var sepsToCamelCase = function(arg) {

    var upperFirst = s => s.replace(s.charAt(0), s.charAt(0).toUpperCase());
    var lowerFirst = s => s.replace(s.charAt(0), s.charAt(0).toLowerCase());

    return (


var X = require('path/to/module');
var getID = X.partialGetElId('workflow.name', 'step_name');

getID('element-name') // returns workflowName-stepName-elementName

Functional Programming Example – using Ramda


Functional Programming Example – using Ramda

Copy and paste this code into your console. It automatically loads Ramda and uses that to process the beerData.

Two concepts covered in this example:

  • Loading external scripts into the console (which works in chrome developer tools snippets at minimum). I can’t seem to find a way to make it work in firefox.
  • Functional programming.

#functional, #loadingScripts

var script = document.createElement('script');
script.type = 'text/javascript';
script.src = '//cdnjs.cloudflare.com/ajax/libs/ramda/0.21.0/ramda.min.js';

beerData = [
    {"name": "Bitter Hop", "type": "ipa", "locale": "domestic", "abv": 7.9},
    {"name": "Dragonblood Black IPA", "type": "ipa", "locale": "domestic", "abv": 6.5},
    {"name": "Good Dog Lager", "type": "lager", "locale": "domestic", "abv": 4.8},
    {"name": "Good Dog Snowpants", "type": "stout", "locale": "domestic", "abv": 8.1},
    {"name": "Lake Erie 2x IPA", "type": "ipa", "locale": "domestic", "abv": 9.3},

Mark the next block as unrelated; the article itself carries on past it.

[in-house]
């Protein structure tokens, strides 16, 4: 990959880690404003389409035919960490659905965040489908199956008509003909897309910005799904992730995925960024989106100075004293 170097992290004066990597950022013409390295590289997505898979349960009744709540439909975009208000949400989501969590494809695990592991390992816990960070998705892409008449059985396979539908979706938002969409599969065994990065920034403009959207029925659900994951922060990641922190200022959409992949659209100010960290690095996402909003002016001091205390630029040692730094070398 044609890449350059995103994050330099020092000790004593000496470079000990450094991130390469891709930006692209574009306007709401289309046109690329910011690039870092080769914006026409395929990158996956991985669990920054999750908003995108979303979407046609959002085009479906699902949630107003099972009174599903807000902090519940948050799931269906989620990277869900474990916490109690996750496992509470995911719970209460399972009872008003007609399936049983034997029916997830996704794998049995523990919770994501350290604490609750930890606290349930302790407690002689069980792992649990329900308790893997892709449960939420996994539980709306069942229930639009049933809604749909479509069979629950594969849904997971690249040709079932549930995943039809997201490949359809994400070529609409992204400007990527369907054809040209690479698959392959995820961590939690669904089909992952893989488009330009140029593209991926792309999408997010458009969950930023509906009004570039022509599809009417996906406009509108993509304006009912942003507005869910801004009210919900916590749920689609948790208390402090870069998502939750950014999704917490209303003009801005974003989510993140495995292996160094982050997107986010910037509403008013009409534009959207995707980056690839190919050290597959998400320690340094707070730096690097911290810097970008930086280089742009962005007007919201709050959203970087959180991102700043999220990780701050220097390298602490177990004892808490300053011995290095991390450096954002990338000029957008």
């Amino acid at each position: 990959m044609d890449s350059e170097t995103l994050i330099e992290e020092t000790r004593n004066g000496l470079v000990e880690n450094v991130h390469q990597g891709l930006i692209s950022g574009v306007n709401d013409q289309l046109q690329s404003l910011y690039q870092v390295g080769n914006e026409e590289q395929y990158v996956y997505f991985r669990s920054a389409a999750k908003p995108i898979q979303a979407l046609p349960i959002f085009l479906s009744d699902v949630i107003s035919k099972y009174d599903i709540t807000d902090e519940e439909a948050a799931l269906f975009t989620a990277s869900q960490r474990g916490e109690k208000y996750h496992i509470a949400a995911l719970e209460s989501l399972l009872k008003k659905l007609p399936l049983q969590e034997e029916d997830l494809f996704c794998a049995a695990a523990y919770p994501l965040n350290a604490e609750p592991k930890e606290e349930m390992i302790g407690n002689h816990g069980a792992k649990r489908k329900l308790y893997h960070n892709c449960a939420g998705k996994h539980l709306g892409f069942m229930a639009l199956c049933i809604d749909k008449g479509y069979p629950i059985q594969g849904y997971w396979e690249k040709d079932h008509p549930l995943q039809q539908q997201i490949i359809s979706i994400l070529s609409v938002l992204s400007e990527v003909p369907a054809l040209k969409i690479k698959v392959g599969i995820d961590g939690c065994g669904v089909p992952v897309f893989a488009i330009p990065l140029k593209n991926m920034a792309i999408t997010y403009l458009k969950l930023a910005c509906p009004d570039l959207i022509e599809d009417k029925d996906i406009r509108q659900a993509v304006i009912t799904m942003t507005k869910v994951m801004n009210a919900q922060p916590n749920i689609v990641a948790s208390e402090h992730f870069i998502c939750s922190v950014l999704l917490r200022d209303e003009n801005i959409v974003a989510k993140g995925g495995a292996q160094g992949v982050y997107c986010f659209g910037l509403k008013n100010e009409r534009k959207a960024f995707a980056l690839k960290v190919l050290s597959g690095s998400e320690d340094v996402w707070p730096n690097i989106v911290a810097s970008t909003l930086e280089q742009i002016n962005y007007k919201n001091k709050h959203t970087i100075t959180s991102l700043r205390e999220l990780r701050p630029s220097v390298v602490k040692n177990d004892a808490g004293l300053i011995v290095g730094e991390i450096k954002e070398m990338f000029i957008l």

{"name": "Lake Erie Session", "type": "ale", "locale": "domestic", "abv": 4.2},
    {"name": "Samwell British Pale Ale", "type": "ale", "locale": "import", "abv": 6.5},
    {"name": "Samwell Oatmeal Stout", "type": "stout", "locale": "import", "abv": 5.5},
    {"name": "Samwell Winter Ale", "type": "ale", "locale": "import", "abv": 6.8},
    {"name": "Sparkwood Beer Five", "type": "lager", "locale": "domestic", "abv": 6.2},
    {"name": "Sparkwood Campfire Lager", "type": "lager", "locale": "domestic", "abv": 5.8},
    {"name": "Tartan Scottish Ale", "type": "ale", "locale": "import", "abv": 7.5}



var uniqueTypes = R.pipe(R.pluck('type'), R.uniq, R.sort((a, b) => a > b));
var typeList = uniqueTypes(beerData);

console.log('typeList: ', typeList);

var displayBeerByType = R.pipe(
    R.filter(R.__, beerData),

R.forEach(displayBeerByType, typeList);